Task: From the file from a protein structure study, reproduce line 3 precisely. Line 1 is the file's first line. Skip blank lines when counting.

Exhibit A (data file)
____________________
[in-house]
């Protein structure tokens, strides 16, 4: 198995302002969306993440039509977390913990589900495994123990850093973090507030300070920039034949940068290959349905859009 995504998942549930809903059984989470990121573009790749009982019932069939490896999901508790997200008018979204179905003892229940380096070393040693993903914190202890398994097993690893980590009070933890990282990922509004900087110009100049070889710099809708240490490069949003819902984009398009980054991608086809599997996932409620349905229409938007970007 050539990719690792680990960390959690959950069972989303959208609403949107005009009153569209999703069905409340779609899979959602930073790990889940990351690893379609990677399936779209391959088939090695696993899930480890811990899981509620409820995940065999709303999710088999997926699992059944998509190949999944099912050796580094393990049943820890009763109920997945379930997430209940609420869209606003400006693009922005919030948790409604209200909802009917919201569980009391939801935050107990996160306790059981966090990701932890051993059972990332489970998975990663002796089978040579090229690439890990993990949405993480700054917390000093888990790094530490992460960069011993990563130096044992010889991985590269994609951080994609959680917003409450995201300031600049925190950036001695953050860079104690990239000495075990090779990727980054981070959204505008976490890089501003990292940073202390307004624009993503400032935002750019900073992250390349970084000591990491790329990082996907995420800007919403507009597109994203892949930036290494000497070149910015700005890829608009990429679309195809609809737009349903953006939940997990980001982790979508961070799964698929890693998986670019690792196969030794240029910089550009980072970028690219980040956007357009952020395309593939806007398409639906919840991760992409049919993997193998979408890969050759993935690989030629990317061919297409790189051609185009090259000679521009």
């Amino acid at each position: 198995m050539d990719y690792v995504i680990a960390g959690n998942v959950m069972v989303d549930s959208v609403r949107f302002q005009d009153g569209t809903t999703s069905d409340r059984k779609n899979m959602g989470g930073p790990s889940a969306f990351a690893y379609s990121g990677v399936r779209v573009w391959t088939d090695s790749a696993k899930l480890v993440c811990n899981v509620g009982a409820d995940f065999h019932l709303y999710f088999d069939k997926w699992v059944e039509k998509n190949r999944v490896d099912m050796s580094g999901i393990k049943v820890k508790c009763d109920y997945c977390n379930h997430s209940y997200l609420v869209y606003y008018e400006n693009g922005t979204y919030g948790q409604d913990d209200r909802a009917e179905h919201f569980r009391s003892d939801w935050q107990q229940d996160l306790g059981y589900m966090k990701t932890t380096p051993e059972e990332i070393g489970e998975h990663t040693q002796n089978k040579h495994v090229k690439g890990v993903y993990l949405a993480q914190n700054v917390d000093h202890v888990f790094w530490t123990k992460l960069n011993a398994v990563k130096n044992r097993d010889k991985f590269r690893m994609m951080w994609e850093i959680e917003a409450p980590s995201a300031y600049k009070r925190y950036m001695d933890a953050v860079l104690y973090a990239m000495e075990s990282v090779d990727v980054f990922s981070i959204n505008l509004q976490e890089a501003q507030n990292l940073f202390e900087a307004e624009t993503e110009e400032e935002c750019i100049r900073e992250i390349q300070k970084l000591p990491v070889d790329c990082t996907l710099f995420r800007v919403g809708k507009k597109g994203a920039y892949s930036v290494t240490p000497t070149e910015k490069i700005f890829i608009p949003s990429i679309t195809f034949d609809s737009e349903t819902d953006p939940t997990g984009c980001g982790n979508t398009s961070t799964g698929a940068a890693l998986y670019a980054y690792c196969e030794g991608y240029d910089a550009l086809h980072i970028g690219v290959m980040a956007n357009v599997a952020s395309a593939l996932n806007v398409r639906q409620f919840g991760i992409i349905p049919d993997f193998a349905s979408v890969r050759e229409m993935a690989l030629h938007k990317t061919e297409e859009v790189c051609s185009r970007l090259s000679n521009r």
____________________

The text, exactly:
């Amino acid at each position: 198995m050539d990719y690792v995504i680990a960390g959690n998942v959950m069972v989303d549930s959208v609403r949107f302002q005009d009153g569209t809903t999703s069905d409340r059984k779609n899979m959602g989470g930073p790990s889940a969306f990351a690893y379609s990121g990677v399936r779209v573009w391959t088939d090695s790749a696993k899930l480890v993440c811990n899981v509620g009982a409820d995940f065999h019932l709303y999710f088999d069939k997926w699992v059944e039509k998509n190949r999944v490896d099912m050796s580094g999901i393990k049943v820890k508790c009763d109920y997945c977390n379930h997430s209940y997200l609420v869209y606003y008018e400006n693009g922005t979204y919030g948790q409604d913990d209200r909802a009917e179905h919201f569980r009391s003892d939801w935050q107990q229940d996160l306790g059981y589900m966090k990701t932890t380096p051993e059972e990332i070393g489970e998975h990663t040693q002796n089978k040579h495994v090229k690439g890990v993903y993990l949405a993480q914190n700054v917390d000093h202890v888990f790094w530490t123990k992460l960069n011993a398994v990563k130096n044992r097993d010889k991985f590269r690893m994609m951080w994609e850093i959680e917003a409450p980590s995201a300031y600049k009070r925190y950036m001695d933890a953050v860079l104690y973090a990239m000495e075990s990282v090779d990727v980054f990922s981070i959204n505008l509004q976490e890089a501003q507030n990292l940073f202390e900087a307004e624009t993503e110009e400032e935002c750019i100049r900073e992250i390349q300070k970084l000591p990491v070889d790329c990082t996907l710099f995420r800007v919403g809708k507009k597109g994203a920039y892949s930036v290494t240490p000497t070149e910015k490069i700005f890829i608009p949003s990429i679309t195809f034949d609809s737009e349903t819902d953006p939940t997990g984009c980001g982790n979508t398009s961070t799964g698929a940068a890693l998986y670019a980054y690792c196969e030794g991608y240029d910089a550009l086809h980072i970028g690219v290959m980040a956007n357009v599997a952020s395309a593939l996932n806007v398409r639906q409620f919840g991760i992409i349905p049919d993997f193998a349905s979408v890969r050759e229409m993935a690989l030629h938007k990317t061919e297409e859009v790189c051609s185009r970007l090259s000679n521009r």